Chandrayaan-1 was India's first mission to the moon. It launched Oct. 22, 2008 from the Satish Dhawan Space Center in Sriharikota, India, aboard a Polar Satellite Launch Vehicle rocket. It achieved lunar orbit on Nov. 8. It released a Moon Impact Probe on Nov. 14 that deliberately crashed into the moon later that day. 

Chandrayaan-1 is best known for finding evidence of water ice on the moon. NASA made the announcement on September 2009, based on data collected by the agency's Moon Mineralogy Mapper. The instrument found evidence of hydroxyl (a form of water, hydrogen and oxygen) in the moon's regolith or dust. 

The Moon Impact Probe also found water's signature before impacting the surface, providing a separate set of data. More confirmations came from the Cassini spacecraft and the Deep Impact spacecraft's extended EPOXI mission.

Chandrayaan-2 was India's second mission to the moon. It launched from the Satish Dhawan Space Center in Sriharikota, India, aboard a Geosynchronous Satellite Launch Vehicle (GSLV) rocket on July 22, 2019. It made it to lunar orbit on Aug. 19, 2019.

On Sept. 6, Chandrayaan-2 released the Vikram moon lander, but mission officials lost contact with it as it was just 1.3 miles (2.1 km) above the surface. Although the lander was lost, the orbiter continues to work well. It carries eight different instruments and continues to send back high-definition imagery of the lunar surface.

An image taken by NASA's Lunar Reconnaissance Orbiter on Sept. 17, 2019, shows the Vikram lander's attempted touchdown site. (Image credit: NASA/Goddard/Arizona State University/

Lessons learned from failed Chandrayaan-2

Chandrayaan-3 will build upon the "lessons learned" from the unsuccessful landing that took place during Chandrayaan-2, ISRO told the Business Standard.

"With optimized payload configurations, improved lander capabilities, and utilizing existing (spacecraft) resources, the mission is expected to address past challenges," the Business Standard wrote of ISRO's approach to Chandrayaan-3.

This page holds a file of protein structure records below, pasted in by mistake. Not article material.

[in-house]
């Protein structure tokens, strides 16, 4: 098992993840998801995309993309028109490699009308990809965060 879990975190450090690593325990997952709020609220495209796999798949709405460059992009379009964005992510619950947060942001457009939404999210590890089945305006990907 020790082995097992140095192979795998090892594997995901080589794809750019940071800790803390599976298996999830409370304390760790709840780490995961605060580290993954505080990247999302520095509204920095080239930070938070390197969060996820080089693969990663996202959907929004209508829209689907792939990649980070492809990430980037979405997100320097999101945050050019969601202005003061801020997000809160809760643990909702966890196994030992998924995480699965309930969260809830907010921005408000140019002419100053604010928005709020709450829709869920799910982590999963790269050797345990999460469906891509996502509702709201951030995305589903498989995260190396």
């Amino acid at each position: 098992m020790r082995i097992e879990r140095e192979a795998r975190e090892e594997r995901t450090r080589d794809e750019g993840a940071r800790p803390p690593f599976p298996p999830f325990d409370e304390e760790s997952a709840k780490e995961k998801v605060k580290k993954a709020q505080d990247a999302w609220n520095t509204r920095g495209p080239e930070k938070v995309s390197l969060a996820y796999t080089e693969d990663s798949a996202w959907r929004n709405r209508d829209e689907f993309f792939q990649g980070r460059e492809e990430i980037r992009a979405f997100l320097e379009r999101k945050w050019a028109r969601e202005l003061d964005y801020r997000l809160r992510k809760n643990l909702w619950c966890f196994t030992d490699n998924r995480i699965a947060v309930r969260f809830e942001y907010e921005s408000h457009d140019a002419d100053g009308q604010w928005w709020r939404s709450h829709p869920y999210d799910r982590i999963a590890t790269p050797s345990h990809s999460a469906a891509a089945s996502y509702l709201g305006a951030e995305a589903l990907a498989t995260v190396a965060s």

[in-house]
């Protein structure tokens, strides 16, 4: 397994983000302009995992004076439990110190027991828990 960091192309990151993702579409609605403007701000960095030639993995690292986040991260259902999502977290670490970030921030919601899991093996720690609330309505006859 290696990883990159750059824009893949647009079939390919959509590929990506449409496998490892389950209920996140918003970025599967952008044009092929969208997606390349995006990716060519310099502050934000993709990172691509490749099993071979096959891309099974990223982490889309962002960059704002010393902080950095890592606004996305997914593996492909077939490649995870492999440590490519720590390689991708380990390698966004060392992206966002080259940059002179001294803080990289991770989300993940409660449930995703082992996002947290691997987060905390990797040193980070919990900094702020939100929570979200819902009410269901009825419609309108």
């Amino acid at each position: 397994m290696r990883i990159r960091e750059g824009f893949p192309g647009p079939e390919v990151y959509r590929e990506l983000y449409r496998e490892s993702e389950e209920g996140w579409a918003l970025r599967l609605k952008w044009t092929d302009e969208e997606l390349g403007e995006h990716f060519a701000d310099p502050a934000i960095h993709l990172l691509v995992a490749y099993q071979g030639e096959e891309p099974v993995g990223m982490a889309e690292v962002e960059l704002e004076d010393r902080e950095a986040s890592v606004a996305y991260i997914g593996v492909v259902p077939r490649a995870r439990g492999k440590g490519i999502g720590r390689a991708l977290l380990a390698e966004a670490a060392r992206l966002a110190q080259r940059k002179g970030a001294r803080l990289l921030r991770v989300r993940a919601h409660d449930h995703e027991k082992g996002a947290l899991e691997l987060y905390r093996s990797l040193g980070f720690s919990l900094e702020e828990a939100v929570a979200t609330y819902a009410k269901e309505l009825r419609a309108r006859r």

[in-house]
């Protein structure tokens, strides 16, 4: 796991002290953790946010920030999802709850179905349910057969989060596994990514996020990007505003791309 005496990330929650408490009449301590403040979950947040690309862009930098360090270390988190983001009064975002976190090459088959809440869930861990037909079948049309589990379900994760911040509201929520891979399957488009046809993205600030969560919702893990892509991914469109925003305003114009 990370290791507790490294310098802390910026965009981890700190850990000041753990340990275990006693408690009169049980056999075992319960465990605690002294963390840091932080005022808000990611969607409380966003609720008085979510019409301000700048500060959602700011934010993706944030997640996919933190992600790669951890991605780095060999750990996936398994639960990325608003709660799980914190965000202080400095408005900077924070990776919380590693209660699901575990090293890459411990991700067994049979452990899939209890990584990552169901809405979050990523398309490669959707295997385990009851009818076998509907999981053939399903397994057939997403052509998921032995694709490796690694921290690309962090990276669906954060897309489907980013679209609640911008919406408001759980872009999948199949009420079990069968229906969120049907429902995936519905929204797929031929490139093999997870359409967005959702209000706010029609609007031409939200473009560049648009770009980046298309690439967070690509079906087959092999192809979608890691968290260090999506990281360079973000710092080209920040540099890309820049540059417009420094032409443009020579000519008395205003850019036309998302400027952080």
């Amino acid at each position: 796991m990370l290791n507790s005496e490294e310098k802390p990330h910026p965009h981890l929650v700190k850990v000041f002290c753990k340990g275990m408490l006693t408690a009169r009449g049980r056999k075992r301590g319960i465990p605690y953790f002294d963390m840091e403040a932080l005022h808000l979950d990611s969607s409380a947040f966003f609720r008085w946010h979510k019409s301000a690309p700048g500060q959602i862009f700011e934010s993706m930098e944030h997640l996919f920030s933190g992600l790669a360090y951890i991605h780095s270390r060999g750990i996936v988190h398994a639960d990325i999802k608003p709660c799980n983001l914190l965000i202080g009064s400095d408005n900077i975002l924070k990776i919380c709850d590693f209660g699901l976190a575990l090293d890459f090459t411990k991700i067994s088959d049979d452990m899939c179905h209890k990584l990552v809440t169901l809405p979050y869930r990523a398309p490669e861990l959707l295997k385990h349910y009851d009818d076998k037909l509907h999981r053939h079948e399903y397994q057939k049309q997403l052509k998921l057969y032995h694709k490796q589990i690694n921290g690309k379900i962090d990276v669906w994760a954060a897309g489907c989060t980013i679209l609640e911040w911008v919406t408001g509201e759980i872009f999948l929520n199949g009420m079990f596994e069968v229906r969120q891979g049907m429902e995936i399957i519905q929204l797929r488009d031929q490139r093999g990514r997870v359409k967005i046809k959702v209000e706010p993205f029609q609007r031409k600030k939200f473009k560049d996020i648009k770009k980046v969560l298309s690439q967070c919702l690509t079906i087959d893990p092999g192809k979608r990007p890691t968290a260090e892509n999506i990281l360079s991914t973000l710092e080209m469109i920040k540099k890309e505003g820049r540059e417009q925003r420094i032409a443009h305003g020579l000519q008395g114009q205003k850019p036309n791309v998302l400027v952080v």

For example, Chandrayaan-3 will simplify its mission design to not include an orbiter. The predecessor mission, Chandrayaan-2, will therefore handle all communications to Earth from the propulsion module, the rover and the lander.

The propulsion module ferrying Chandraayan-3 to the moon will also only include a single science instrument, as opposed to Chandrayaan-2's orbiter which carried nine. This will simplify the amount of work the propulsion module performs, allowing engineers to focus on its crucial role in bringing the rover and lander to the moon.

The lander of Chandraayan-3 also includes key upgrades. ISRO stated it will have two "lander hazard detection and avoidance cameras" meant to help the lander avoid obstacles on the surface during the descent. Chandrayaan-2 only carried one such camera, and Chandrayaan-3's cameras aim to be more robust than the predecessor mission.

Additional resources

Read more about Chandraayan-3 on the official ISRO website. NASA has technical details about the mission as well.


The Business Standard. (2023, July 7). "Chandrayaan-3: What is it, and how does it improve on its predecessor?"

Padma, T.V. (2023, July 7). "India shoots for the moon with Chandrayaan-3 lunar lander." Nature.

The White House. (2023, June 22.) "Republic of India official state visit to the United States."

Times of India. (2023, July 6). "Chandrayaan-3 launch on July 14; August 23-24 preferred landing dates."

Times of India. (2020, Jan. 2.) "Chandrayaan-3 to cost Rs 615 crore, launch could stretch to 2021."

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Elizabeth Howell
Staff Writer, Spaceflight

Elizabeth Howell (she/her), Ph.D., is a staff writer in the spaceflight channel since 2022 covering diversity, education and gaming as well. She was contributing writer for for 10 years before joining full-time. Elizabeth's reporting includes multiple exclusives with the White House and Office of the Vice-President of the United States, an exclusive conversation with aspiring space tourist (and NSYNC bassist) Lance Bass, speaking several times with the International Space Station, witnessing five human spaceflight launches on two continents, flying parabolic, working inside a spacesuit, and participating in a simulated Mars mission. Her latest book, "Why Am I Taller?", is co-written with astronaut Dave Williams. Elizabeth holds a Ph.D. and M.Sc. in Space Studies from the University of North Dakota, a Bachelor of Journalism from Canada's Carleton University and a Bachelor of History from Canada's Athabasca University. Elizabeth is also a post-secondary instructor in communications and science at several institutions since 2015; her experience includes developing and teaching an astronomy course at Canada's Algonquin College (with Indigenous content as well) to more than 1,000 students since 2020. Elizabeth first got interested in space after watching the movie Apollo 13 in 1996, and still wants to be an astronaut someday. Mastodon:

  • SpaceManTom
    YES! I can’t wait for the entire Live Feed pointing back at Earth. This will be Amazing to see.